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Creator / GSN
aka: Game Show Network

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A network that's dedicated to game shows.

Founded in 1994 and currently owned by Sony Pictures Television, Game Show Network originally featured reruns of classic TV game shows from the 1950s onward. At first, the network's rerun lineup ran the gamut from Goodson-Todman stalwarts (such as The Price Is Right, Password, Family Feud, and Match Game) to programs produced by Sony themselves (such as Pyramid, Jeopardy!, Wheel of Fortune, Tic-Tac-Dough, The Newlywed Game, and The Joker's Wild). In the late 1990s, the network began creating its own games, starting with live call-in programs and eventually branching out into original formats and revivals.

The network has caught flack by a subset of game show fans for airing contemporary and recent shows note , including the network's own original programming, instead of retro reruns. Their treatment of classic game show reruns since the 2000s hasn't done them any favors. The network eventually lost the rights to the Goodson-Todman library for good, save for a few standouts, and instead focused on a larger push towards original programming.


Beginning in March of 2004, the network began using the abbreviated "GSN" moniker; ushering in one of the most infamous eamples of Network Decay. GSN expanded its programming scope to not only include reality competitions, but poker, and even programs that were only tangibly related to game shows or any kind of competition, if at all. Things would cool down towards the end of The New '10s, as the network's programming would shift back towards more traditional game shows and formats. This shift culminated in a 2018 refresh that would even restore Game Show Network's full name.note 

Compare and contrast Buzzr, a digital subchannel network run by Fremantle (the current owners of the Goodson-Todman library among others), and the former "Nickelodeon Games and Sports for Kids" network.


Original GSN programming, counting revivals of existing formats:

This network provides examples of:

  • Ad Bumpers: They occasionally do ones themed to both reruns of old shows, and to their original works.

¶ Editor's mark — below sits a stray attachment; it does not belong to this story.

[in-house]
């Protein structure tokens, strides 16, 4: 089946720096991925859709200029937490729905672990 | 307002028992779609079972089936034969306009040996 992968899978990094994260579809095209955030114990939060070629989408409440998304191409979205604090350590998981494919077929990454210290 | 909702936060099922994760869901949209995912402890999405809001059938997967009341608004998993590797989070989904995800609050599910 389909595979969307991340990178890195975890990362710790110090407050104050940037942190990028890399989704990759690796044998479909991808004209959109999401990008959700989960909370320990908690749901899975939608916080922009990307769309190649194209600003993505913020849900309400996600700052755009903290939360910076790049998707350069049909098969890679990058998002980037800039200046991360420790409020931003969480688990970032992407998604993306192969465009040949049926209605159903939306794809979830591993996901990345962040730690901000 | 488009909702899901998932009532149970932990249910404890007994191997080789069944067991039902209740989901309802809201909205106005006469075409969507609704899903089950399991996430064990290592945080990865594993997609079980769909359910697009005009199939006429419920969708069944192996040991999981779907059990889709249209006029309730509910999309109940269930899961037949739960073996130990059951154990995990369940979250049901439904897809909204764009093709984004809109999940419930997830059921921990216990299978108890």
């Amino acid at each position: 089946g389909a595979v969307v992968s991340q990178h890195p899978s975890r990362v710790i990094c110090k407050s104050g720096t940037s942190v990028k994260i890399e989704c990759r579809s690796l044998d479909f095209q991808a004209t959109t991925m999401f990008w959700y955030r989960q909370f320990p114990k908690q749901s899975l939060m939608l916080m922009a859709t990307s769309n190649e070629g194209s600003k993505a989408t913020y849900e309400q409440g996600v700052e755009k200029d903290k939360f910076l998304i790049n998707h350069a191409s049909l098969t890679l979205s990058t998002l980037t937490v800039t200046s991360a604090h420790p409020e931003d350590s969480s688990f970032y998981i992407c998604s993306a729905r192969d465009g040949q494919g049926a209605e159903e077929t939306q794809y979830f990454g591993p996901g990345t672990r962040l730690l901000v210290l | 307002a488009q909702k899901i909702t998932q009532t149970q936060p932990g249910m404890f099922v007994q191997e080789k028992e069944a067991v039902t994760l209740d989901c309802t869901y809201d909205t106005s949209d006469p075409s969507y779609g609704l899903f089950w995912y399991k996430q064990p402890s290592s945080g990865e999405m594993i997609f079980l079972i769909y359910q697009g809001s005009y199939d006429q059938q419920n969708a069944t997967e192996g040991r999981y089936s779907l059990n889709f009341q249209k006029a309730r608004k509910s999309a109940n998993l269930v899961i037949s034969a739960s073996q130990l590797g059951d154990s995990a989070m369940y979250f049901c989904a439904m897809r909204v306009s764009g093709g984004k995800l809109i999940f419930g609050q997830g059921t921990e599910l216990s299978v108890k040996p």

• April Fools' Day: In 2003, the hosts of the network's original shows at the time traded places, except for Chuck Woolery who stayed with Lingo. That day's Lingo featured four of the hosts playing a charity game against each other, with remaining host Todd Newton serving as announcer/comic relief.
  • Credits Pushback: Originally nonexistent. Until 1999, the only thing Game Show Network did during the credits was a brief, unobtrusive voiceover for other network programming that echoed those of the classic games and was typically placed over the "coming up" voiceovers of the original episode. It wasn't until the 2000s, and especially since the "GSN" era, that this trope was used and abused to point of fan backlash.
  • Digital Destruction: They have been giving older shows a film look more often that not recently instead of making videotape look smooth and fluid, including slightly newer shows, such as Deal Or No Deal and Catch 21. They had previously done this for the one episode of All-Star Secrets they showed, and the unsold pilot, Babble.n
  • Kids Block: "Kids Zone", a block of youth-centered episodes of adult game shows (e.g., "Teen Week" of Wheel of Fortune), junior versions of game shows (e.g., Joker! Joker! Joker!, Jep! and Wheel 2000) and kids-only programs (Juvenile Jury, The Quiz Kids Challenge) was aired on Saturday mornings, with young Kimberly Aaberg doing pre-show and commercial bumpers.
  • The Remake: Done often to obscurities. Of the post-2004 lineup, the Woolery-hosted revival of Lingo was the best received, while Catch 21 is considered by fans to be a worthy Gambit revamp. The latter show was popular enough in reruns to warrant a revival in 2019.

Alternative Title(s): Sunday Night In Black And White, Game Show Network, Game Show Network Originals


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